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Latinos at risk of a stroke do not receive adequate treatment and support despite being aware of their risk factors, according to a new study published in Stroke, an American Heart Association journal.
“It’s a wake-up call for the medical community. Despite our best efforts, Hispanic and Latino populations still seem to be undertreated for their vascular risk factors,” said Dr. Fernando D. Testai, co-author of the study, according to McKnight’s Long-Term Care News. “I didn’t expect the numbers to be so dismal.”
Researchers suspect that lack of access to healthcare and not having health insurance are the main contributors to Latinos being undertreated for strokes, indicating that inequitable resources can have a detrimental impact on Latino health.
What Did the Stroke Study Find?
The Stroke study analyzed patient data of 404 Latino participants who were Cuban, Dominican, Mexican, Puerto Rican and Central and South American living in major cities with large Latino populations, like Chicago, New York City, Miami, and San Diego.
The participants all had a stroke or mini-stroke (transient ischemic attack).
Most participants were aware of their risks for further cardiovascular problems, but hadn’t taken steps to control them.
“Yet even among those who knew their risks, only about half had blood pressure under control, one-third had healthy cholesterol numbers and half kept blood sugar levels in the healthy range,” according to the American Heart Association News.
Additionally, only half of participants were taking anti-clotting medication and less than half were taking cholesterol-lowering statin drugs, some of the main stroke prevention medications.
Many participants also had other risk factors, like weight and smoking habits.
“Almost 80% of people in this study were overweight or obese, and a significant number continued to smoke despite having a history of stroke and other cardiovascular events,” Testai said, according to the American Heart Association News.
Researchers blamed the disparities on lack of healthcare access and health insurance.
Unfortunately, lack of access to healthcare and insurance is common for Latinos.
“At least 27% of Latinos currently report having no usual health care provider. The percentage of Latinos with no health care coverage dropped from 26.2% to 15.1% from 2013 to 2016 under the Affordable Care Act (ACA); but it remains much higher than the percent drop among uninsured non-Latino whites from 14.1% to 6.6% in that same span,” according to a Salud America! research review.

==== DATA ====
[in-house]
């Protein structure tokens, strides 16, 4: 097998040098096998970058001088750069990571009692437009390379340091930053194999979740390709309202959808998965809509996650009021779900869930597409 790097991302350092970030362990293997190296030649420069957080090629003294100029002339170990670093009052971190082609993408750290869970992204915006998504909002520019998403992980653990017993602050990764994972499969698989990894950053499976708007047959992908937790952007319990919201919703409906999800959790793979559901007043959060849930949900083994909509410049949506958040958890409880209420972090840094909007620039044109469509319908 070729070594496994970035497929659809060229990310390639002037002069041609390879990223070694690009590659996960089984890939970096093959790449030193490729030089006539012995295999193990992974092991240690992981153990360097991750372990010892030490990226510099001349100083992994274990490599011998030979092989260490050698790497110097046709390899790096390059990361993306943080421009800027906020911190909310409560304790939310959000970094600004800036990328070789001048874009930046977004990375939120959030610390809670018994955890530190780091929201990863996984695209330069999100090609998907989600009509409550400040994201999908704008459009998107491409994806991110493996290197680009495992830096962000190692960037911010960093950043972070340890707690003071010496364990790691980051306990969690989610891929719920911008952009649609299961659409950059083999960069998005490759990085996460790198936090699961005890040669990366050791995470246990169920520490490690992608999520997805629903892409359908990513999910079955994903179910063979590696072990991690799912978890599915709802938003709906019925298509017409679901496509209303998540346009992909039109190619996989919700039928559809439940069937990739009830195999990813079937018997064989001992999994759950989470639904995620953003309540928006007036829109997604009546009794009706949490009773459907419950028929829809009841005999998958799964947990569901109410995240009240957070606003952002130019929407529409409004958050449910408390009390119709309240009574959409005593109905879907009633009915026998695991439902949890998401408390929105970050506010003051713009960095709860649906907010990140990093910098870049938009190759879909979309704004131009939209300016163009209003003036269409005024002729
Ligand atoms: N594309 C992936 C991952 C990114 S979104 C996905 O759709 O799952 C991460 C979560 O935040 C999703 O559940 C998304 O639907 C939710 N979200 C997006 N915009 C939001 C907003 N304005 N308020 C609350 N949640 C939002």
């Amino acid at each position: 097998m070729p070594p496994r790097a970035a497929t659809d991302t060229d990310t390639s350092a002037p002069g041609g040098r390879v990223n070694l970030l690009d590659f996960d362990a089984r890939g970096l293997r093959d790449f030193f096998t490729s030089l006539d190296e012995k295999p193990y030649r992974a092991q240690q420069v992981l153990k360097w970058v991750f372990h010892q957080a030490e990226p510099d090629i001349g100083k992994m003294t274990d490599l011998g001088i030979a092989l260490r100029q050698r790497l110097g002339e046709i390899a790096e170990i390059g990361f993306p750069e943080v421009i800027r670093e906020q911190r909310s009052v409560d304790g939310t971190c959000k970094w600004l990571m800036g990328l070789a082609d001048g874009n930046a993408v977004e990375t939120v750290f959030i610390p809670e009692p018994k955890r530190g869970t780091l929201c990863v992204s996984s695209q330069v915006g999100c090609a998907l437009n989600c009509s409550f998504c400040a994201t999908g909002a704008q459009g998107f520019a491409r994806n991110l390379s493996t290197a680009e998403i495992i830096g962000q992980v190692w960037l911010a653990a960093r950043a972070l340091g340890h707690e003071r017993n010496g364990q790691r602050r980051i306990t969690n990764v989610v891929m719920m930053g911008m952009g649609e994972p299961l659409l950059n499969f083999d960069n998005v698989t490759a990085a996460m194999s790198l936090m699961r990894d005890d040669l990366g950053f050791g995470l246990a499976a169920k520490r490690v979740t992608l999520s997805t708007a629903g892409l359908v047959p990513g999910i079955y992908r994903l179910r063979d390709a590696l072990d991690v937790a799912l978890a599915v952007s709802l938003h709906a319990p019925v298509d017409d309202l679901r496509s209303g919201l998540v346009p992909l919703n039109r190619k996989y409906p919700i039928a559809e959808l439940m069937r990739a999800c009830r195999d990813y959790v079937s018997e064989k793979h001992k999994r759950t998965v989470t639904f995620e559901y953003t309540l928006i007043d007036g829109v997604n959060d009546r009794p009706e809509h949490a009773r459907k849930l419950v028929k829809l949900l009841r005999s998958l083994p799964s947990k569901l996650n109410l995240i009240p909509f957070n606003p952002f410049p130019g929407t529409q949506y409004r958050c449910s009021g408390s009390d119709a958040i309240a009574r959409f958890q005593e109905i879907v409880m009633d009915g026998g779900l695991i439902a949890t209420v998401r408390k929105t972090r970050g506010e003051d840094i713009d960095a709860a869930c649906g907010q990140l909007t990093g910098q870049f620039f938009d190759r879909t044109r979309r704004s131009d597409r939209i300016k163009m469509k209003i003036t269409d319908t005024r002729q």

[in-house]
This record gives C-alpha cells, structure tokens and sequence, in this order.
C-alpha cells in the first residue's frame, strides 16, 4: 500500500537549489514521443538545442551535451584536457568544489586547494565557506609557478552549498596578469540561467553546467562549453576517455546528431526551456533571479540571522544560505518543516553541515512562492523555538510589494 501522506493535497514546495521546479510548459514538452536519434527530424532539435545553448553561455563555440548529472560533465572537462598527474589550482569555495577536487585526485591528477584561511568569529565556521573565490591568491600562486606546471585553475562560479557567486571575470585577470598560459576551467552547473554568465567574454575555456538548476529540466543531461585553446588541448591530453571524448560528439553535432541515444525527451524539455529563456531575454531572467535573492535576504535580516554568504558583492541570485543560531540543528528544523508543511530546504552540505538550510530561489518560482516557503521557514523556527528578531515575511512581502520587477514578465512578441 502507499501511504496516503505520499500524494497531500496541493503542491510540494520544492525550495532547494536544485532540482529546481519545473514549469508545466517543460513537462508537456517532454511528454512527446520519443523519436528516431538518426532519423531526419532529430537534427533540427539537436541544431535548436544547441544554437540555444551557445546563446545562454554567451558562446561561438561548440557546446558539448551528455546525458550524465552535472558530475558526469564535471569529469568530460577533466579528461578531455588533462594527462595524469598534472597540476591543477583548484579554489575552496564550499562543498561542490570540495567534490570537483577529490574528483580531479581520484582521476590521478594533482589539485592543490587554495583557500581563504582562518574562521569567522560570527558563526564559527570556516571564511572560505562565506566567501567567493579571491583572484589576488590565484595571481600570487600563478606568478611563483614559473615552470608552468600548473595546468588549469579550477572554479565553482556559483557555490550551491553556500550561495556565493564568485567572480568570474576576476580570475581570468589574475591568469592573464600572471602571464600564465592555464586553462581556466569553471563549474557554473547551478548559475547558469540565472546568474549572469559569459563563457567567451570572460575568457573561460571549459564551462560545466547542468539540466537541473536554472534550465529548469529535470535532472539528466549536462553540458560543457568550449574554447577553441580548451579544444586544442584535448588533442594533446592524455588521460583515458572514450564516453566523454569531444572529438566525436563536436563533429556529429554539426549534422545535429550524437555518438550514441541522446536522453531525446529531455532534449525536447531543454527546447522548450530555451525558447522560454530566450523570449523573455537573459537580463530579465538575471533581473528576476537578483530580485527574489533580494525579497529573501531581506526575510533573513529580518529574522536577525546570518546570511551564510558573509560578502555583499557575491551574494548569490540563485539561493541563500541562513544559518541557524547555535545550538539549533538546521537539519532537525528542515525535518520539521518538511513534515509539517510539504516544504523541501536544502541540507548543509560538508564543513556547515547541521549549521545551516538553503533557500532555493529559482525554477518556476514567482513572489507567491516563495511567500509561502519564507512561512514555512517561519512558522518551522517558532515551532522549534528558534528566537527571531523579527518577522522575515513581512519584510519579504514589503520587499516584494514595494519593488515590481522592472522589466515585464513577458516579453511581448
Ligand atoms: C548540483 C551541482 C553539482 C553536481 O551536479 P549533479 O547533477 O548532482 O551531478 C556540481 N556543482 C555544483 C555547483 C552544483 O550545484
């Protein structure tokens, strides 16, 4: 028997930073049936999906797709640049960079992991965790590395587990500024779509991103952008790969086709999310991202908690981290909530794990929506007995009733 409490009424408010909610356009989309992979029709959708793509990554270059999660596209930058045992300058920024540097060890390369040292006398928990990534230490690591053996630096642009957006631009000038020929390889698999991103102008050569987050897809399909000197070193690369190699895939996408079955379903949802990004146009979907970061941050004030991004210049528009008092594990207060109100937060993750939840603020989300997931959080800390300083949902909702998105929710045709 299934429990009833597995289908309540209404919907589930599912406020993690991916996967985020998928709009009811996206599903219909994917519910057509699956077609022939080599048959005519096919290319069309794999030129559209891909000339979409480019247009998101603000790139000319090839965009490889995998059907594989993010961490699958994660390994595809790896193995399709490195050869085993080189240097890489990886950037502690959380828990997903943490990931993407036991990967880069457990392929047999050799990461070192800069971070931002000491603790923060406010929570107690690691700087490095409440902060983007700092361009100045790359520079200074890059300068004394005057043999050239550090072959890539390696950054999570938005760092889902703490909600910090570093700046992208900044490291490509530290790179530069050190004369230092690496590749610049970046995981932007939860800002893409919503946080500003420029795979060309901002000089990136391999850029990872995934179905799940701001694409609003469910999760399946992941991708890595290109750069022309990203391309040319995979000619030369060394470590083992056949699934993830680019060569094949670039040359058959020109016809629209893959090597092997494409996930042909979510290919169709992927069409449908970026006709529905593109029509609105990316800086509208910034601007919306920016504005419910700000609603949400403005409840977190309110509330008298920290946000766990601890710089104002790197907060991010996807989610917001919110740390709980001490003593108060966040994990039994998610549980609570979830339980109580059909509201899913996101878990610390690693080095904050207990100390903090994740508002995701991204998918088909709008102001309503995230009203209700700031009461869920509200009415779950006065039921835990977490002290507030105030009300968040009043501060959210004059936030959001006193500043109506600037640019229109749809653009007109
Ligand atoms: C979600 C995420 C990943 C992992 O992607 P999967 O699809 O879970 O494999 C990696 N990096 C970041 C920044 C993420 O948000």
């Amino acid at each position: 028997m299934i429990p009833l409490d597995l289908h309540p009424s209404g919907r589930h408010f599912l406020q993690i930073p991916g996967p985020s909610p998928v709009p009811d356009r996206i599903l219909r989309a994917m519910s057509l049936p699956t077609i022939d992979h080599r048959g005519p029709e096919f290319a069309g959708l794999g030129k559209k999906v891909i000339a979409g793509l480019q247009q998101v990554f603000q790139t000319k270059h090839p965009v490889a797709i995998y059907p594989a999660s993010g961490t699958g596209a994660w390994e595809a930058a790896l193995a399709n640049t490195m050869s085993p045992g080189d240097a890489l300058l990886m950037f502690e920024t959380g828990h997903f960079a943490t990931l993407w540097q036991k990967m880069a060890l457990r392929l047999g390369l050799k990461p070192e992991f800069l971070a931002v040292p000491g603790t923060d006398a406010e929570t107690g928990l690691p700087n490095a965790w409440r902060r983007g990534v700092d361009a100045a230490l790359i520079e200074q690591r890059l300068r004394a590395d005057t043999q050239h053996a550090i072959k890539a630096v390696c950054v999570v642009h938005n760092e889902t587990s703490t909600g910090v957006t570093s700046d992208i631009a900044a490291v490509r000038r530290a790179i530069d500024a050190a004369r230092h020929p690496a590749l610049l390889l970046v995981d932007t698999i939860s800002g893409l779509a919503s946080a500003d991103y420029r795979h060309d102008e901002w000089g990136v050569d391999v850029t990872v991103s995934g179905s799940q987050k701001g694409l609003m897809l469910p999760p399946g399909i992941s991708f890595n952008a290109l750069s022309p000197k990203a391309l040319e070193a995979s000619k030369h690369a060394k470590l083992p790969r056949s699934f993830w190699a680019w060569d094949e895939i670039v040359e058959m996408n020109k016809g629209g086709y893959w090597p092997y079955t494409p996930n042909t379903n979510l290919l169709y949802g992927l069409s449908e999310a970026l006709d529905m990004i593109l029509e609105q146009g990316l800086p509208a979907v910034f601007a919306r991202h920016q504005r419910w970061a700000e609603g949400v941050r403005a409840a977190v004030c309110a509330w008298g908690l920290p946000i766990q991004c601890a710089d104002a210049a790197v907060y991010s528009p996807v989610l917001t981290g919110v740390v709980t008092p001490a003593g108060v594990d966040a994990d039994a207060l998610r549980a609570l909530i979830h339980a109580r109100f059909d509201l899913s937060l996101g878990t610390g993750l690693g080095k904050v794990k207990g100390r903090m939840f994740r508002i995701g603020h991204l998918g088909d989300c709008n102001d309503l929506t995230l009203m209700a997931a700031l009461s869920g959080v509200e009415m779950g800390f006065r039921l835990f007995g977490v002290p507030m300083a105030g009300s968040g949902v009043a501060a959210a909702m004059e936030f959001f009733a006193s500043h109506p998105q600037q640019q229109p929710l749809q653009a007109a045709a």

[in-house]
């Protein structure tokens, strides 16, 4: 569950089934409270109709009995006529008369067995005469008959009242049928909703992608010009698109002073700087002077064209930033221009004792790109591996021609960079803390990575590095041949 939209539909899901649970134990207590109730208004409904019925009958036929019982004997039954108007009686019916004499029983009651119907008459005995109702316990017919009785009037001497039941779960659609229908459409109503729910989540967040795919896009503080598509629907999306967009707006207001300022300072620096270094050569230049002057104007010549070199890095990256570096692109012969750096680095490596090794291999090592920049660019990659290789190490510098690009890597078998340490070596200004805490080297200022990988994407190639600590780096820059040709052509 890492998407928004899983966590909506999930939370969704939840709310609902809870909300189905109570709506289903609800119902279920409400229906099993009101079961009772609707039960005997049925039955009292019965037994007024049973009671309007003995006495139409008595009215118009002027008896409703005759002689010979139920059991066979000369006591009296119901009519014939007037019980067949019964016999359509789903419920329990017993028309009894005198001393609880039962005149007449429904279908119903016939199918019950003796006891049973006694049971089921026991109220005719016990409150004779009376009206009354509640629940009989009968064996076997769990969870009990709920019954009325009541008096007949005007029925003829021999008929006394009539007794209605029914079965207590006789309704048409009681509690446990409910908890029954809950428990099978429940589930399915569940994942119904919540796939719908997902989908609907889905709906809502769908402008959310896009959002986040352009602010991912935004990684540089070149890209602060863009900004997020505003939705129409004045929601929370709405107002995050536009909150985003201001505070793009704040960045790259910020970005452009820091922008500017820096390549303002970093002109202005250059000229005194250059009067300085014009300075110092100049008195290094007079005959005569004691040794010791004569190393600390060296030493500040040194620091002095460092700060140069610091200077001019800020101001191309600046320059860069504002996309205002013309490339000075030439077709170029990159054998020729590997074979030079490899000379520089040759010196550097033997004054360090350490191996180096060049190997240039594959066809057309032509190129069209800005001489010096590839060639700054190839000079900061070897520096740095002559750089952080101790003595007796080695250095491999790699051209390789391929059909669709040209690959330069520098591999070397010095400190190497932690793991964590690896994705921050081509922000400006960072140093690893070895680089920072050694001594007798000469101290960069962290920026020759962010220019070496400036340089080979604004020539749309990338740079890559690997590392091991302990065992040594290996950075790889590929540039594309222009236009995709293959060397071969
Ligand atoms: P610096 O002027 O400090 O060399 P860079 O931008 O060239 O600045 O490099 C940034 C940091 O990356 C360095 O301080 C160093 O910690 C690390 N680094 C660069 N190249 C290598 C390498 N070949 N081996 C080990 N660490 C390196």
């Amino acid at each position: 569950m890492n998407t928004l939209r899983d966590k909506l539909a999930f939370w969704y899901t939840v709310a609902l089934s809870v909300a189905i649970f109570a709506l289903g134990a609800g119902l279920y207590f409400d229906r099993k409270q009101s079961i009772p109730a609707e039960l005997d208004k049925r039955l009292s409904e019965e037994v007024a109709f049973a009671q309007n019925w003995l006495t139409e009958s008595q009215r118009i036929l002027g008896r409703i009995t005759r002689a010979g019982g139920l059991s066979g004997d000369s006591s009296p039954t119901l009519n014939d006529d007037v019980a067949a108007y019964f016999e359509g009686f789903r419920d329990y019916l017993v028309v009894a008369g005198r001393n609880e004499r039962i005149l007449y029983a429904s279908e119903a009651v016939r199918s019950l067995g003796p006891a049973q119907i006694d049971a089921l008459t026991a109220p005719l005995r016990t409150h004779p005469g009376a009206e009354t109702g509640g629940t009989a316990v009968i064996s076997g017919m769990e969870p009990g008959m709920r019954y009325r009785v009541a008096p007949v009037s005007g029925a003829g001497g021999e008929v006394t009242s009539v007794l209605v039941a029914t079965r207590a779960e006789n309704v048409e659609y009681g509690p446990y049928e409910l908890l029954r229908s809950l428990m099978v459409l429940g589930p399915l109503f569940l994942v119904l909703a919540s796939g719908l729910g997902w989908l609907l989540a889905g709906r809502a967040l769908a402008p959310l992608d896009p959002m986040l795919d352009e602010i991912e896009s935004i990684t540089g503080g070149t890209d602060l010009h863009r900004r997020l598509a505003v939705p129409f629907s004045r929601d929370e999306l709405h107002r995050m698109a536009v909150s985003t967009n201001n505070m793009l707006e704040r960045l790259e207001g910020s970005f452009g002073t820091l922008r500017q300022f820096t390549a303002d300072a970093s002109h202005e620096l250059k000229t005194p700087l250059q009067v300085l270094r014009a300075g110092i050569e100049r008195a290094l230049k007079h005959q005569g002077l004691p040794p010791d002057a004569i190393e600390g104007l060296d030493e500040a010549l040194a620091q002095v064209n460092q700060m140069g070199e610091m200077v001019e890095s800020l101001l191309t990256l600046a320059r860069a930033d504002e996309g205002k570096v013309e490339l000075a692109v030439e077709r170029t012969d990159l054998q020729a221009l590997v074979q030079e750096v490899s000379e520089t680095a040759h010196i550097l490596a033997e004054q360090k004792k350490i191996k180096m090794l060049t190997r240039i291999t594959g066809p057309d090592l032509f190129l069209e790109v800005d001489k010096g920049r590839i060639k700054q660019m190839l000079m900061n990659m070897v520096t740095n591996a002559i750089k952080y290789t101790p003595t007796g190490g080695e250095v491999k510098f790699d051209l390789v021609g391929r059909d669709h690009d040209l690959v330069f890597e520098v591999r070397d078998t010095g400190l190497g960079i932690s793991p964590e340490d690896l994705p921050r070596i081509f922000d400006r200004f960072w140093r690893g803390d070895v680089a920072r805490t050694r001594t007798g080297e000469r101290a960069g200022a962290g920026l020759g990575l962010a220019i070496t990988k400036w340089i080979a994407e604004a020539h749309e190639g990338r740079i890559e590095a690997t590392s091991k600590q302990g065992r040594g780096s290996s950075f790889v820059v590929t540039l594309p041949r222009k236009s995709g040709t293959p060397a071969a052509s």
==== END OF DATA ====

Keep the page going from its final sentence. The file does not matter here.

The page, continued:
The key to reducing these disparities is for doctors to encourage healthy behaviors, they said.
“Healthcare providers can help change the numbers by informing and supporting Hispanic/Latino adults to adopt healthy lifestyle behaviors in order to reduce their cardiovascular risk,” according to McKnight’s Long-Term Care News.
How at Risk are Latinos for Stroke?
Unfortunately, Latinos are at high risk for cardiovascular issues like strokes.
“According to AHA statistics, an estimated 52% of Hispanic men and 43% of Hispanic women have heart disease. Half of Hispanic men and 41% of Hispanic women have high blood pressure; about 37% of both men and women have high cholesterol; and 48% of men and 32% of women have higher-than-normal blood glucose levels, though not yet high enough for a diabetes diagnosis,” according to the American Heart Association News.
These factors all increase the risk of a stroke.
Another risk factor is obesity, which Latinos are more affected by.
“Latino adults have higher obesity rates than their white peers (47% and 37.9%), as do Latino children (20.7% and 11.7%),” according to Salud America!.
We can help address these disparities by advocating for healthy lifestyles for Latinos.
How Can We Improve Healthy Lifestyles among Latinos?
Advocating for healthier lifestyles is part of the key to reducing disparities and lessening health risks like strokes for Latinos.
Another part is increasing access to healthcare and insurance.
You can help advocate for more access to healthcare by downloading the Health Equity Report Card.
The report card allows you to see what access your community has to healthcare, food, education, and other resources. You can help advocate for your neighbors and present the Health Equity Report Card to your city’s leadership!